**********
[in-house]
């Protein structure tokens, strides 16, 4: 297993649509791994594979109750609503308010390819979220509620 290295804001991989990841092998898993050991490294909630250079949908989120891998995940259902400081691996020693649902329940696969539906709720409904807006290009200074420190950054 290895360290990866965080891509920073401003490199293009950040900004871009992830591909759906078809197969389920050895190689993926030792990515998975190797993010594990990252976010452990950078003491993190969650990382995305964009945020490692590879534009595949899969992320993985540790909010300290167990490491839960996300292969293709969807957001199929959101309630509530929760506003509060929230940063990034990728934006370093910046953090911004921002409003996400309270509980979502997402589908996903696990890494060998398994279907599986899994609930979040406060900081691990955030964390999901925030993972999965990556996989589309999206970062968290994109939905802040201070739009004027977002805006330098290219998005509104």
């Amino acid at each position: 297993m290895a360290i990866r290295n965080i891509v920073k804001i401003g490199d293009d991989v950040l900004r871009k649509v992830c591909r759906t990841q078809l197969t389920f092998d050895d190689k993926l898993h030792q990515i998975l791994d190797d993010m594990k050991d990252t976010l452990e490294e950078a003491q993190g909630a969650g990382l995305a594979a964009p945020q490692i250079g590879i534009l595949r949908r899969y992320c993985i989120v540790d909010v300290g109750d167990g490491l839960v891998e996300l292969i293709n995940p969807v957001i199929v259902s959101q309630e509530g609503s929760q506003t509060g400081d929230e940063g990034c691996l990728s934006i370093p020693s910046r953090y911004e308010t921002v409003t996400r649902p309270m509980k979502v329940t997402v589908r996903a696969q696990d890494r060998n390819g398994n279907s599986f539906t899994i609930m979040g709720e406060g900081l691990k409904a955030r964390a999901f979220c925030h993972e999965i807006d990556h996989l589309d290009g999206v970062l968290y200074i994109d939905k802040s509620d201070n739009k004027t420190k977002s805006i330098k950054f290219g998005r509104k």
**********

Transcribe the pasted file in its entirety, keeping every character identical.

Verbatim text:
[in-house]
């Protein structure tokens, strides 16, 4: 297993649509791994594979109750609503308010390819979220509620 290295804001991989990841092998898993050991490294909630250079949908989120891998995940259902400081691996020693649902329940696969539906709720409904807006290009200074420190950054 290895360290990866965080891509920073401003490199293009950040900004871009992830591909759906078809197969389920050895190689993926030792990515998975190797993010594990990252976010452990950078003491993190969650990382995305964009945020490692590879534009595949899969992320993985540790909010300290167990490491839960996300292969293709969807957001199929959101309630509530929760506003509060929230940063990034990728934006370093910046953090911004921002409003996400309270509980979502997402589908996903696990890494060998398994279907599986899994609930979040406060900081691990955030964390999901925030993972999965990556996989589309999206970062968290994109939905802040201070739009004027977002805006330098290219998005509104």
């Amino acid at each position: 297993m290895a360290i990866r290295n965080i891509v920073k804001i401003g490199d293009d991989v950040l900004r871009k649509v992830c591909r759906t990841q078809l197969t389920f092998d050895d190689k993926l898993h030792q990515i998975l791994d190797d993010m594990k050991d990252t976010l452990e490294e950078a003491q993190g909630a969650g990382l995305a594979a964009p945020q490692i250079g590879i534009l595949r949908r899969y992320c993985i989120v540790d909010v300290g109750d167990g490491l839960v891998e996300l292969i293709n995940p969807v957001i199929v259902s959101q309630e509530g609503s929760q506003t509060g400081d929230e940063g990034c691996l990728s934006i370093p020693s910046r953090y911004e308010t921002v409003t996400r649902p309270m509980k979502v329940t997402v589908r996903a696969q696990d890494r060998n390819g398994n279907s599986f539906t899994i609930m979040g709720e406060g900081l691990k409904a955030r964390a999901f979220c925030h993972e999965i807006d990556h996989l589309d290009g999206v970062l968290y200074i994109d939905k802040s509620d201070n739009k004027t420190k977002s805006i330098k950054f290219g998005r509104k």